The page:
Nanotechniques & Nanotools
2017 Spring Term

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Course Bulletin
Website last updated at 2017-07-06 17:33


EAG Laboratories
Surface Science Western

Materials Characterization Introduction to Microscopic and Spectorscopic Methhods - Yang Leng Wiley 2008
Encyclopedia of Materials Characterization - Evans, Brundle, Wilson 1992



We focus on the following five experimental modules:
A. Light microscopy and scanning electron microscopy and related techniques;
 X-ray diffraction;
Optical spectroscopy, including UV/Vis, PL, Raman, FTIR with ATR;
D. Electron spectroscopy;
Atomic force microscopy.

All modules will include the following topics:
 Background and history
Basic principle of the technique (and any sister techniques) and basic equations
 Key information provided by the technique
Special features of the technique, including the concepts of surface sensitivity, probe volume, energy resolution, spatial resolution, depth resolution, depth of focus, chemical content and composition, and other.
5. Description of basic instrumentation
The basic procedure to acquire data, checklists for machine startup and shutdown,
and what not to do with the machine.
7. Interpretation of the collected data (spectra and/or images),
and what do fundamental information that they carry.
Data artifacts and other things to watch
9. Data analysis

10. Experiments - Hands on training will be provided by our WATLab experts:

Module A - Microscopy - Dr. Nina Heinig
Module B - X-ray Diffraction - Dr. Anisur Rahman

Module C - Optical Spectroscopy - Dr. Anisur Rahman
Module D - Electron Spectroscopy - Dr. Jung Soo Kang
Module E - Atomic Force Microscopy - Dr. Lei Zhang

All the training lectures (in pdf format) are available at LEARN and/or by email.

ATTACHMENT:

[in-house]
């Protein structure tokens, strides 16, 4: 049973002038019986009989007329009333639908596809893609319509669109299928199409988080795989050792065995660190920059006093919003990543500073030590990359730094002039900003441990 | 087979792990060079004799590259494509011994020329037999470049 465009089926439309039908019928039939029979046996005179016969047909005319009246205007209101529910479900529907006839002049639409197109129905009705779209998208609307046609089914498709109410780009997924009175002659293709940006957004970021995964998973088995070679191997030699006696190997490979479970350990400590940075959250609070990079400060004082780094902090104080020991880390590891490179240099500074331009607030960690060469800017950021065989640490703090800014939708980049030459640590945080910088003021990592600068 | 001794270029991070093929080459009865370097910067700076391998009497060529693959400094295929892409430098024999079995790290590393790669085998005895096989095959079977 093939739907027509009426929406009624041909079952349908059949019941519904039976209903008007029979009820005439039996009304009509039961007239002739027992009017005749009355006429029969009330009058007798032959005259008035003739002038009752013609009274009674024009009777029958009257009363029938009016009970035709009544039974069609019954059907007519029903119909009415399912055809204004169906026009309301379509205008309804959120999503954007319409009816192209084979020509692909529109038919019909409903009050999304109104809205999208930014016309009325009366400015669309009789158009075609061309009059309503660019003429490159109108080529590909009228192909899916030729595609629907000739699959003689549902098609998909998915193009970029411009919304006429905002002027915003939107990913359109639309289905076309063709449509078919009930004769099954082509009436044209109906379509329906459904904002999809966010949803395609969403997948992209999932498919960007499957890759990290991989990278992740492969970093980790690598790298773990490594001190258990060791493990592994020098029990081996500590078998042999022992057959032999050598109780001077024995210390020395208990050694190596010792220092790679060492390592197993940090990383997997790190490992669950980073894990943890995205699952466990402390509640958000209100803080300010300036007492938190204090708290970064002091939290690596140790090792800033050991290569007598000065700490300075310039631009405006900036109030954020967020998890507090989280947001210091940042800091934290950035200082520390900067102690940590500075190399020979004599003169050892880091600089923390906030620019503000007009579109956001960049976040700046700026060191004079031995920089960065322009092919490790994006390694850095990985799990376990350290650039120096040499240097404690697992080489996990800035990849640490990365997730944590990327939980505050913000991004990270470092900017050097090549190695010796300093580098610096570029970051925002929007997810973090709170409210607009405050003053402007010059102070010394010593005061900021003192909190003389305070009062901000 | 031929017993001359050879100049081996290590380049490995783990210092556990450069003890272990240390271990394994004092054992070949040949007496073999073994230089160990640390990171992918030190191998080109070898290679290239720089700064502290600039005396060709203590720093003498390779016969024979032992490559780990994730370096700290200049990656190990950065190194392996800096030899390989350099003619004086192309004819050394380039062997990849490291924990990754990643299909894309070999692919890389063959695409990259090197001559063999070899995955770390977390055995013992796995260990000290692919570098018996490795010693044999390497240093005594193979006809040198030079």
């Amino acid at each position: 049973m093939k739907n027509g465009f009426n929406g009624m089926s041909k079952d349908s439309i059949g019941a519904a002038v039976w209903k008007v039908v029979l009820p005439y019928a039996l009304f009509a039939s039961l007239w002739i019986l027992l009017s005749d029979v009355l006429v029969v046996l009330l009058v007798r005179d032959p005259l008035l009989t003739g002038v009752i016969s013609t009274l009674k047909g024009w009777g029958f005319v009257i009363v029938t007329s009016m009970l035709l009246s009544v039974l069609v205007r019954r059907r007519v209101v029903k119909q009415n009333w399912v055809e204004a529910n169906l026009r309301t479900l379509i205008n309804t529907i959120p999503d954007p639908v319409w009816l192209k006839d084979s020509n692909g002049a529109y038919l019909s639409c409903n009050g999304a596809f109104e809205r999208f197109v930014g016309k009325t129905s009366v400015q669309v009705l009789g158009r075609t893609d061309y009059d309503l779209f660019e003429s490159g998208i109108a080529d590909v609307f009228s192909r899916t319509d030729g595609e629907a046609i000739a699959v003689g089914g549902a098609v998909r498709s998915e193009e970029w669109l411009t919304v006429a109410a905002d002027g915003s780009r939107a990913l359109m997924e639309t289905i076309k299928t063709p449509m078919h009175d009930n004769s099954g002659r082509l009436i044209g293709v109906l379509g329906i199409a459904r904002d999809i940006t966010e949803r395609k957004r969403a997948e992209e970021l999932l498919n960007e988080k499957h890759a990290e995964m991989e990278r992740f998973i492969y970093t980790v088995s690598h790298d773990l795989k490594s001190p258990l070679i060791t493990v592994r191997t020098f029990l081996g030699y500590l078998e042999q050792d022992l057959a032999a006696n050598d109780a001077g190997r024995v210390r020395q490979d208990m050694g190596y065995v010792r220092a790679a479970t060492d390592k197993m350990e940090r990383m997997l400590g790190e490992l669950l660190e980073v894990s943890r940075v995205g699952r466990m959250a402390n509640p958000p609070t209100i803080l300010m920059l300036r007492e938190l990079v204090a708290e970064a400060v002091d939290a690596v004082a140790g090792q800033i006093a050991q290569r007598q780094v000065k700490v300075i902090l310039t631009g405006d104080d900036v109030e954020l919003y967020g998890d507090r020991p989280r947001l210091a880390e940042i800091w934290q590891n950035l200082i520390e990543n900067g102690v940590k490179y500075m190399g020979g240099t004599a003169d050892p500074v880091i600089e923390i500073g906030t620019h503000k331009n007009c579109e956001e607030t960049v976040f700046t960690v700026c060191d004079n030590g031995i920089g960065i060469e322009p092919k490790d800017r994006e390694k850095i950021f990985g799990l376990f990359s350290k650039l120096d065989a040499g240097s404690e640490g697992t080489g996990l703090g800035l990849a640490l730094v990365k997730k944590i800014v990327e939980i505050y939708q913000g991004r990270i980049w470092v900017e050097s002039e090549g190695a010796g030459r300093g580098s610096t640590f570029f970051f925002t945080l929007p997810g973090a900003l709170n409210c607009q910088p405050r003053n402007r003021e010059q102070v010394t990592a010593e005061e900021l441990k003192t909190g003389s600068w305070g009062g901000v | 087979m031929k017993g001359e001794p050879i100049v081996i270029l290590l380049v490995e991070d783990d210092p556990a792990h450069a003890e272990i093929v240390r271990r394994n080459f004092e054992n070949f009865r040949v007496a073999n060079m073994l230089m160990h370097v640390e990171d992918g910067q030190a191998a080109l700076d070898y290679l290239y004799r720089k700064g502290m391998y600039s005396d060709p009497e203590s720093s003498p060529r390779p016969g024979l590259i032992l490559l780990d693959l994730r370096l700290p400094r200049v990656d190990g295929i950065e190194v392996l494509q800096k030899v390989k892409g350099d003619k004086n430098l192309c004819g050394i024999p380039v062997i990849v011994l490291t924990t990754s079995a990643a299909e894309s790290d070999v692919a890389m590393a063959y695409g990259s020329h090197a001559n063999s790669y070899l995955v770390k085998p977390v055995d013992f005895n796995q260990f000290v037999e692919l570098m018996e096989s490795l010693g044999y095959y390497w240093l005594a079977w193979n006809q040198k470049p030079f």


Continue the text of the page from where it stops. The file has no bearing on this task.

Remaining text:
Click here to log into google calendar with id  to reserve time.


Lab report format  - Five pages maximum (single line spacing, 12 pt font size, time-roman font, 1 inch border all around, page number and header can be outside border).  The report should have five sections: Introduction, Objective/Scope, Data and Data Analysis, Discussion, Conclusion.  If there are too many graphs and tables, they can be placed in an appendix (Supporting Information) of two additional pages and should be numbered/referenced appropriately.  Lab reports are due two weeks after completion of the experiment modules, and all five reports must be received in my office before noon on June 28.


Lab report DUE dates - Reports should be printed nicely and handed in to my office before noon on the following due dates.  No need for soft copy.
Module A - June 14 (Wednesday) noon
Module B - June 21 (Wednesday) noon
Module C, D, E - Two weeks after Reports A & B were returned - The first two reports have been marked and I'll enter the grades in the weekend.  They can be picked up outside my office by Monday noon.  As such, we will set the deadline for all three remaining reports to July 24.


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Coming Soon


Week Date CLASS LOG:  What have we learned today? Reading Task
1 May 10 Brief introduction to the different modules and scope of the course   Lecture
2 May 17 Module A-E:  Each module will include a brief introduction to the basic principle behind the technique, standard operating procedure of the tool on hand, and individual experimentation.   Lecture
3 May 22-26 Module A: Light microscopy and scanning electron microscopy and related techniques   Lecture/
4 May 29-June 2 Module B: X-ray diffraction   Experiment
5 June 5-9 Module C: Optical spectroscopy, including UV/Vis, PL, Raman, FTIR with ATR   Experiment
6 June 12-16 Module D:  Electron spectroscopy   Experiment
7 June 19-23 Module E: Atomic force microscopy   Experiment
8 June 26-30 Wrap-up   Lecture/



Frequently Asked Questions

Does one need to buy the textbook?   No.

Mark review policy  As per discussion in class.